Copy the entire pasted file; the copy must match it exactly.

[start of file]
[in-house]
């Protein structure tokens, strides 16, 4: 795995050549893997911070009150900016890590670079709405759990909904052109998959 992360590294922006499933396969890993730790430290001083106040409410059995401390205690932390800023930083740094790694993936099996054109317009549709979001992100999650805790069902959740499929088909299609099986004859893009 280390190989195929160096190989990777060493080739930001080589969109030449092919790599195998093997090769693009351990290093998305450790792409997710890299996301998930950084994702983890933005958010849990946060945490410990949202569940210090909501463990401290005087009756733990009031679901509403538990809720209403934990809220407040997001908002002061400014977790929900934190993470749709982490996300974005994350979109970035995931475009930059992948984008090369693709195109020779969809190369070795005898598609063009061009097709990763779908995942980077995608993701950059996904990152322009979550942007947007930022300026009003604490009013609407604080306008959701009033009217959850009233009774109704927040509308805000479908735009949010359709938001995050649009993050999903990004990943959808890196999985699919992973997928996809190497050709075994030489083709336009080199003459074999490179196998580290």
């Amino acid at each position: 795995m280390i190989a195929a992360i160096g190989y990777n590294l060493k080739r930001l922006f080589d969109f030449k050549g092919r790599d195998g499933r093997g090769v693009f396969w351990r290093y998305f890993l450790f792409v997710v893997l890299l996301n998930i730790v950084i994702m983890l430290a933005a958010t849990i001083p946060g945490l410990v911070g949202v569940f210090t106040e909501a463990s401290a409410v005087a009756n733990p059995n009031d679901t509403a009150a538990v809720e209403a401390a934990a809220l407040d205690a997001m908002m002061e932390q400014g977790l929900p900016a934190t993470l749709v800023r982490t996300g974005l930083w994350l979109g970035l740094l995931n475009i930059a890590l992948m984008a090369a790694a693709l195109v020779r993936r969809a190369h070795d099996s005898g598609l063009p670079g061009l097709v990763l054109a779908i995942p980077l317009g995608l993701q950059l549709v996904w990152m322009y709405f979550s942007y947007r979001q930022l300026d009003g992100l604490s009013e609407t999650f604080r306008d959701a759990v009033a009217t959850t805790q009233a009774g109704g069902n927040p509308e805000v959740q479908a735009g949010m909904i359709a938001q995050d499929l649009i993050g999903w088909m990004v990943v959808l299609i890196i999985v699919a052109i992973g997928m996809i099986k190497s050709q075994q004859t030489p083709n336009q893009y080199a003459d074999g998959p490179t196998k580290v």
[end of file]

[in-house]
């Protein structure tokens, strides 16, 4: 795995050549893997911070009150900016890590670079709405759990909904052109998959 992360590294922006499933396969890993730790430290001083106040409410059995401390205690932390800023930083740094790694993936099996054109317009549709979001992100999650805790069902959740499929088909299609099986004859893009 280390190989195929160096190989990777060493080739930001080589969109030449092919790599195998093997090769693009351990290093998305450790792409997710890299996301998930950084994702983890933005958010849990946060945490410990949202569940210090909501463990401290005087009756733990009031679901509403538990809720209403934990809220407040997001908002002061400014977790929900934190993470749709982490996300974005994350979109970035995931475009930059992948984008090369693709195109020779969809190369070795005898598609063009061009097709990763779908995942980077995608993701950059996904990152322009979550942007947007930022300026009003604490009013609407604080306008959701009033009217959850009233009774109704927040509308805000479908735009949010359709938001995050649009993050999903990004990943959808890196999985699919992973997928996809190497050709075994030489083709336009080199003459074999490179196998580290």
């Amino acid at each position: 795995m280390i190989a195929a992360i160096g190989y990777n590294l060493k080739r930001l922006f080589d969109f030449k050549g092919r790599d195998g499933r093997g090769v693009f396969w351990r290093y998305f890993l450790f792409v997710v893997l890299l996301n998930i730790v950084i994702m983890l430290a933005a958010t849990i001083p946060g945490l410990v911070g949202v569940f210090t106040e909501a463990s401290a409410v005087a009756n733990p059995n009031d679901t509403a009150a538990v809720e209403a401390a934990a809220l407040d205690a997001m908002m002061e932390q400014g977790l929900p900016a934190t993470l749709v800023r982490t996300g974005l930083w994350l979109g970035l740094l995931n475009i930059a890590l992948m984008a090369a790694a693709l195109v020779r993936r969809a190369h070795d099996s005898g598609l063009p670079g061009l097709v990763l054109a779908i995942p980077l317009g995608l993701q950059l549709v996904w990152m322009y709405f979550s942007y947007r979001q930022l300026d009003g992100l604490s009013e609407t999650f604080r306008d959701a759990v009033a009217t959850t805790q009233a009774g109704g069902n927040p509308e805000v959740q479908a735009g949010m909904i359709a938001q995050d499929l649009i993050g999903w088909m990004v990943v959808l299609i890196i999985v699919a052109i992973g997928m996809i099986k190497s050709q075994q004859t030489p083709n336009q893009y080199a003459d074999g998959p490179t196998k580290v």